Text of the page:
One week after starting his new position, Billingham sent a
message through LinkedIn to a contact at an architectural
firm at which he had placed a candidate while with Robert
Half. See Billingham Dep. at 218-220; March 12
LinkedIn Message. In the message, Billingham inquired of the
contact about how the candidate was doing, informed the
contact about his new position with Beacon Hill, and asked to
“catch up.” See March 12 LinkedIn
Message. Billingham acknowledged that the purpose of this
communication was to generate business. See
Billingham Dep. at 220-21. In a second LinkedIn message,
Billingham contacted the hiring manager at a hotel with whom
he had made a placement while working for Plaintiff.
See Billingham Dep. 223-26; Pl.'s Mot. to File
Suppl. Mem., Ex. M, ECF No. 18-15 [hereinafter March 13
LinkedIn Message]. As with the first message, Billingham
inquired of the contact about how the candidate was doing,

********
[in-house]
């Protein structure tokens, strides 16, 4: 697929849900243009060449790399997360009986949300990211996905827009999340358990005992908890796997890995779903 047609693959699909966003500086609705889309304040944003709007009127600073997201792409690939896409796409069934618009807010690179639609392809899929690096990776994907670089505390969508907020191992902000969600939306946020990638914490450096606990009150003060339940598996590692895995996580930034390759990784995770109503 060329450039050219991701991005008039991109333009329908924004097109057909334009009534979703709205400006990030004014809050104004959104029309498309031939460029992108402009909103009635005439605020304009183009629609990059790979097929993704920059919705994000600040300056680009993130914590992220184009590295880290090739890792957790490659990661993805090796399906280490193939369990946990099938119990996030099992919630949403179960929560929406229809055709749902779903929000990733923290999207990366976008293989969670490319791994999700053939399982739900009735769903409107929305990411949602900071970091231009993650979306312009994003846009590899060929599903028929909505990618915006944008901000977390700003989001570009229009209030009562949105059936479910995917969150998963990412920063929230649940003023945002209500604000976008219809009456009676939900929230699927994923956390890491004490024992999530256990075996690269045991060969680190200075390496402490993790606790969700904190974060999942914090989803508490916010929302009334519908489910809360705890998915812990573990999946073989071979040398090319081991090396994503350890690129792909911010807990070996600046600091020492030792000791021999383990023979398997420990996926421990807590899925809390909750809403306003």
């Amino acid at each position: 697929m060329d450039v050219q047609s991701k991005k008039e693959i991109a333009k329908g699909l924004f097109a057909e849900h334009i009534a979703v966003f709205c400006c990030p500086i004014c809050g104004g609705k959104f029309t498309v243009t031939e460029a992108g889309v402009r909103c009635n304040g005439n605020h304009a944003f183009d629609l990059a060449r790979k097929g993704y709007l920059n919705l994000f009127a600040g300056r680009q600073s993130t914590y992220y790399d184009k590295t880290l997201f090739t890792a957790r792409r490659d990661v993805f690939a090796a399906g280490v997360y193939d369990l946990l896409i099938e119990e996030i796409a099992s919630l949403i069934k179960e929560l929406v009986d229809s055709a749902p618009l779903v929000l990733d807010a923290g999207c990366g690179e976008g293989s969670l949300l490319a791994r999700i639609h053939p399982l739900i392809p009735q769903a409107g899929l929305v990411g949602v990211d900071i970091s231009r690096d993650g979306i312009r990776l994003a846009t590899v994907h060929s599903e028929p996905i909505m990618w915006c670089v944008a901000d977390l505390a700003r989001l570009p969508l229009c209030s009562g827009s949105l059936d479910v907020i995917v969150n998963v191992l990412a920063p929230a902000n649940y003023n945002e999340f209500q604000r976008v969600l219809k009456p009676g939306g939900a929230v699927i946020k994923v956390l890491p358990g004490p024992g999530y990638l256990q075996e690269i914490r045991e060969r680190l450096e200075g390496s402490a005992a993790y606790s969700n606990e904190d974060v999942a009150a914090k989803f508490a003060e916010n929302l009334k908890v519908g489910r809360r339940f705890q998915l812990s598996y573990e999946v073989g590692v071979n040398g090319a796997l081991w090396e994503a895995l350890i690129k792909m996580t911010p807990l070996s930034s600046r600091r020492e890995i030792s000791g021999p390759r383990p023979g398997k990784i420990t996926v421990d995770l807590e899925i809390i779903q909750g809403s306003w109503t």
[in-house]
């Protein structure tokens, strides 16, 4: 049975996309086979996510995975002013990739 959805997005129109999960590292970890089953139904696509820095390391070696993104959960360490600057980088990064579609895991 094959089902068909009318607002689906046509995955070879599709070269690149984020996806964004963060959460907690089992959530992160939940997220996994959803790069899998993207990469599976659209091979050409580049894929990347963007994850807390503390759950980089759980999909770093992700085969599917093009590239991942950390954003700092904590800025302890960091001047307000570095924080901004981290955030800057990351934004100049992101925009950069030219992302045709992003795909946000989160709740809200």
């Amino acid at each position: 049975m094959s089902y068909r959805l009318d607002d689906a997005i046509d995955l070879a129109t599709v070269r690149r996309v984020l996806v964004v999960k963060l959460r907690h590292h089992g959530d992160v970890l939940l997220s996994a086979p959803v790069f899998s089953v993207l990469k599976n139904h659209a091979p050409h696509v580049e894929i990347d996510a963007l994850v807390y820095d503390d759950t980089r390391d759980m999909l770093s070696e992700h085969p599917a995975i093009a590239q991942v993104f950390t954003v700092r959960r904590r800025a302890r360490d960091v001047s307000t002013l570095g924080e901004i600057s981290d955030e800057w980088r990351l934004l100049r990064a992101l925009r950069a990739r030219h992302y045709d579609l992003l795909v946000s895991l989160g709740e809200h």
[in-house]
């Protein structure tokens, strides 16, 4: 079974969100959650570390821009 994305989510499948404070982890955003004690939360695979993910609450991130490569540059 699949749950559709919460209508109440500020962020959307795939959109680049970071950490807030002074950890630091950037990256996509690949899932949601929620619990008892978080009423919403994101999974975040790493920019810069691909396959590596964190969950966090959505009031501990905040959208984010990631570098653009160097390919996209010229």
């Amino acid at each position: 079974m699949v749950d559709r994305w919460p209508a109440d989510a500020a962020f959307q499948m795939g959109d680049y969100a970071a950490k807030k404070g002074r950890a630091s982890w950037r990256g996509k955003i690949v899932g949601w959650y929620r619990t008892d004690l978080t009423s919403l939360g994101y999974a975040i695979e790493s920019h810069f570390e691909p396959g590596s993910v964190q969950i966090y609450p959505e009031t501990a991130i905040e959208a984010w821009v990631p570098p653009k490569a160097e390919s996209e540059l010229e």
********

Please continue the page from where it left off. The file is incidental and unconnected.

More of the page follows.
informed the contact about his new position, and asked to
connect. See March 13 LinkedIn Message; Billingham
Dep. at 223. As with the other LinkedIn message, Billingham
admitted that he sent it to develop business. Billingham Dep.
continues to work at Beacon Hill. Billingham Dep. at 13.
April 27, 2018, Plaintiff filed a four-count complaint
against Billingham and Beacon Hill. See generally
Compl. As to Billingham, Plaintiff asserts claims of breach
of contract and anticipatory breach of contract. See
id. ¶¶ 62-83. As to Beacon Hill, Plaintiff
alleges two claims: tortious interference with contract and
unjust enrichment. See id. ¶¶ 84-105.
two weeks later, Plaintiff filed a Motion for Preliminary
Injunction, ECF No. 6, and a Motion for Expedited Discovery,
ECF No. 7. The court granted the request for expedited